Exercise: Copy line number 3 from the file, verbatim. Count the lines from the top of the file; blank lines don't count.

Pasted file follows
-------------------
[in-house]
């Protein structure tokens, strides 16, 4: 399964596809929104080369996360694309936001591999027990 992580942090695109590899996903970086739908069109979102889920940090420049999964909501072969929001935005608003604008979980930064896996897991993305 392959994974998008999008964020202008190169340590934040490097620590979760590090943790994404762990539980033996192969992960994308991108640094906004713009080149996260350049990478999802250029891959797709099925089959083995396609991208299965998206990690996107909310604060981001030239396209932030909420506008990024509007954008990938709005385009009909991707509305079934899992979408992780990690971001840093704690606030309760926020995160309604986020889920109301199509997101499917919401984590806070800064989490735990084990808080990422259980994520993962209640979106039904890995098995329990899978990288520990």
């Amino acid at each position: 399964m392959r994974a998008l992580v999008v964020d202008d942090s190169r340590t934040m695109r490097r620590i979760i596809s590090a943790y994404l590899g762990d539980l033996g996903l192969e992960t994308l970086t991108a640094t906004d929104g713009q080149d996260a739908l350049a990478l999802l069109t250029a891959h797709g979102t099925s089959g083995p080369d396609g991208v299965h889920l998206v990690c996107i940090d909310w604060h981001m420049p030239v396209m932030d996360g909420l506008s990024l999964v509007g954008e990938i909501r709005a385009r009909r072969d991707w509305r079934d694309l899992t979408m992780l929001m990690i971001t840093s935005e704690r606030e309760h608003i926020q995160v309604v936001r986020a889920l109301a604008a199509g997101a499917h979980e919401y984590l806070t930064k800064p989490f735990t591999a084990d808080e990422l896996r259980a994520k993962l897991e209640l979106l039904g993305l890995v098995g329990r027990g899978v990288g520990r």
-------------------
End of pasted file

């Amino acid at each position: 399964m392959r994974a998008l992580v999008v964020d202008d942090s190169r340590t934040m695109r490097r620590i979760i596809s590090a943790y994404l590899g762990d539980l033996g996903l192969e992960t994308l970086t991108a640094t906004d929104g713009q080149d996260a739908l350049a990478l999802l069109t250029a891959h797709g979102t099925s089959g083995p080369d396609g991208v299965h889920l998206v990690c996107i940090d909310w604060h981001m420049p030239v396209m932030d996360g909420l506008s990024l999964v509007g954008e990938i909501r709005a385009r009909r072969d991707w509305r079934d694309l899992t979408m992780l929001m990690i971001t840093s935005e704690r606030e309760h608003i926020q995160v309604v936001r986020a889920l109301a604008a199509g997101a499917h979980e919401y984590l806070t930064k800064p989490f735990t591999a084990d808080e990422l896996r259980a994520k993962l897991e209640l979106l039904g993305l890995v098995g329990r027990g899978v990288g520990r």